Renters’ Rights: 10 Important Facts You Need To Know About Tenant-Landlord Law in Kentucky
Written by Cooper and Friedman on November 19, 2019
In 2016, the percentage of Americans who rented a home instead of owning was at 36.6%. In Kentucky, 27% of the housing throughout the state is made up of rental properties. With 4.5 million people in the state, that equates to over 1.2 million people opting to rent a property over owning one. With so many Kentuckians choosing to rent instead of own, we believe it’s important to get the facts straight on renters’ rights.
Renting can seem pretty straightforward. You sign a lease agreement, pay your monthly rent on time, and a landlord takes care of issues that arise while you keep your property in the nicest condition you can. However, certain issues sometimes happen that can turn a friendly relationship with a landlord into a tumultuous one. So, what do you do in a situation where the leaky faucet you notified your landlord about a month ago is still leaking? Or the spot of black mold that you found behind your refrigerator is now more than just a spot? Learn more so you can be prepared for the worst situation should it happen.
10 Important Facts You Need To Know About Tenant-Landlord Law In Kentucky
1. Landlords Are Required, By Law, To Disclose Certain Information About The Property
Like most legal agreements, a rental lease agreement is full of small print and even smaller details. It may feel like enough to check that the monthly rental fee is correct and the deposit amount is clearly stated. However, it is important to go through the fine print. Often there are specific details that a landlord must disclose about the property. Some Kentucky required disclosures include whether the landlord is going to charge any nonrefundable fees. They must also disclose any existing damage to the property, the presence of environmental and health hazards, if there has been recent flooding in the unit, if there is a smoking policy, and even information about registered sexual offender databases. Additional disclosures are required by the state of Kentucky and those can be found here.
2. A Security Deposit Must Be Returned Within A Certain Time Frame
Certain states have set limits on how much money a landlord can request for a security deposit. Kentucky is not one of them. Landlord are able to request whatever amount they deem is appropriate for a security deposit. However, they do have certain requirements when it comes to returning the security deposit. Landlords are required to return the security deposit in full, or with deductions for repairs taken from it, within 30 to 60 days from the tenant’s move out date.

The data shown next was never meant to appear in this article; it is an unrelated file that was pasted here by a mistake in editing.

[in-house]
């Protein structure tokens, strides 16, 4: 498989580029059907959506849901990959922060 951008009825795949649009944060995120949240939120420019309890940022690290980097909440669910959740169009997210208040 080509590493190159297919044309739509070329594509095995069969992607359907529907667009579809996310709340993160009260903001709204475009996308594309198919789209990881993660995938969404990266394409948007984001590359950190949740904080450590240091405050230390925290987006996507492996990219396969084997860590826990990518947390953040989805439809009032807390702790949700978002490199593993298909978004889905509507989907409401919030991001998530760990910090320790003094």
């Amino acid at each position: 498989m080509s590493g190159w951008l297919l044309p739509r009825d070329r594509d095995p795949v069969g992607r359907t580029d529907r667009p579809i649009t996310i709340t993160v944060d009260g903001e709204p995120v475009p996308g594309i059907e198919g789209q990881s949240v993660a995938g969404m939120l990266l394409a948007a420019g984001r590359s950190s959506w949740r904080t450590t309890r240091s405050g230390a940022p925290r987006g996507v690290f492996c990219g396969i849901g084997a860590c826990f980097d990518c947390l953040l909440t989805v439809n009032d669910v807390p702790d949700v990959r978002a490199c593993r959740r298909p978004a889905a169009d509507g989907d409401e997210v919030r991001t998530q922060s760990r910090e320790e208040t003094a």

3. Landlords Are Required To Give You Certain Notice Prior To Raising Rent
Another state law that regulates a rental-related issue is how much notice a landlord must give to their tenants before raising rent. It is required that landlords notify their tenants that rent will be increasing at least 30 days before the increase goes into effect. This law also allows tenants a 7-day grace period after being notified of a rent increase in which the tenant can decide to either continue paying the higher monthly amount or move out without being handed an eviction notice.
4. Tenants Have The Right To Withhold Rent In Certain Situations
Just like a landlord is required to return a damage deposit within 60 days of the tenant vacating the property, tenants have rights when it comes to withholding rent. Tenants have the right to withhold rental payment if certain problems that are making your space inhabitable are not addressed in a timely manner. Problems that may make your space inhabitable could include rats, broken locks, black mold, broken windows, or the HVAC not working. In situations where a renter exercises their right to withhold rent, there are certain conditions that must be met. The issue at hand must be a major repair or hospitality problem and not the renter’s fault. Renters must also be paid up on rent and have followed all the state rules when it comes to notifying the landlord of the issue.
5. Landlords Have Certain Restrictions Regarding When They Can Enter Rented Properties
Most people who rent think that landlords must give 24 hours’ notice prior to entering a tenant’s property; however, that is not the case. In Kentucky, landlords must give at least two days’ notice prior to entering a tenant’s property. While Kentucky specifies how much time notice must be given, there is no specification on which hours landlords are able to enter a property. This is where common sense comes in. Most landlords enter properties during normal business hours. This is usually 9 a.m. to 5 p.m., Monday through Friday and between 10 a.m. to 1 p.m. on Saturdays. Establishing these details with your landlord can save a lot of headache and frustration down the road. Especially should they need to enter your property for repairs, an emergency, or to show the property to prospective tenants.